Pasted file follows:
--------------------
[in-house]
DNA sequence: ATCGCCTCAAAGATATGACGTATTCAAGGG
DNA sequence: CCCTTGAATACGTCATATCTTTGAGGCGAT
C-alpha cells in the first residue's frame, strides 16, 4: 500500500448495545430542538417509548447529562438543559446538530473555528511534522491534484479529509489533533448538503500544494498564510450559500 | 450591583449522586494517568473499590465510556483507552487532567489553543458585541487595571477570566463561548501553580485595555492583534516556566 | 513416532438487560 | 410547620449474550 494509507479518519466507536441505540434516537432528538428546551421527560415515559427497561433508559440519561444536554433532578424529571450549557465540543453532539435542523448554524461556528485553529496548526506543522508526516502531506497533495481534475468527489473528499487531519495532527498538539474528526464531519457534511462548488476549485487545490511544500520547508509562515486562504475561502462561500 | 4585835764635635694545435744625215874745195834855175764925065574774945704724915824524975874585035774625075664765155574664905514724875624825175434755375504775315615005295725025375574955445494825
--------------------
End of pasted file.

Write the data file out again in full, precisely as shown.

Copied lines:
[in-house]
DNA sequence: ATCGCCTCAAAGATATGACGTATTCAAGGG
DNA sequence: CCCTTGAATACGTCATATCTTTGAGGCGAT
C-alpha cells in the first residue's frame, strides 16, 4: 500500500448495545430542538417509548447529562438543559446538530473555528511534522491534484479529509489533533448538503500544494498564510450559500 | 450591583449522586494517568473499590465510556483507552487532567489553543458585541487595571477570566463561548501553580485595555492583534516556566 | 513416532438487560 | 410547620449474550 494509507479518519466507536441505540434516537432528538428546551421527560415515559427497561433508559440519561444536554433532578424529571450549557465540543453532539435542523448554524461556528485553529496548526506543522508526516502531506497533495481534475468527489473528499487531519495532527498538539474528526464531519457534511462548488476549485487545490511544500520547508509562515486562504475561502462561500 | 4585835764635635694545435744625215874745195834855175764925065574774945704724915824524975874585035774625075664765155574664905514724875624825175434755375504775315615005295725025375574955445494825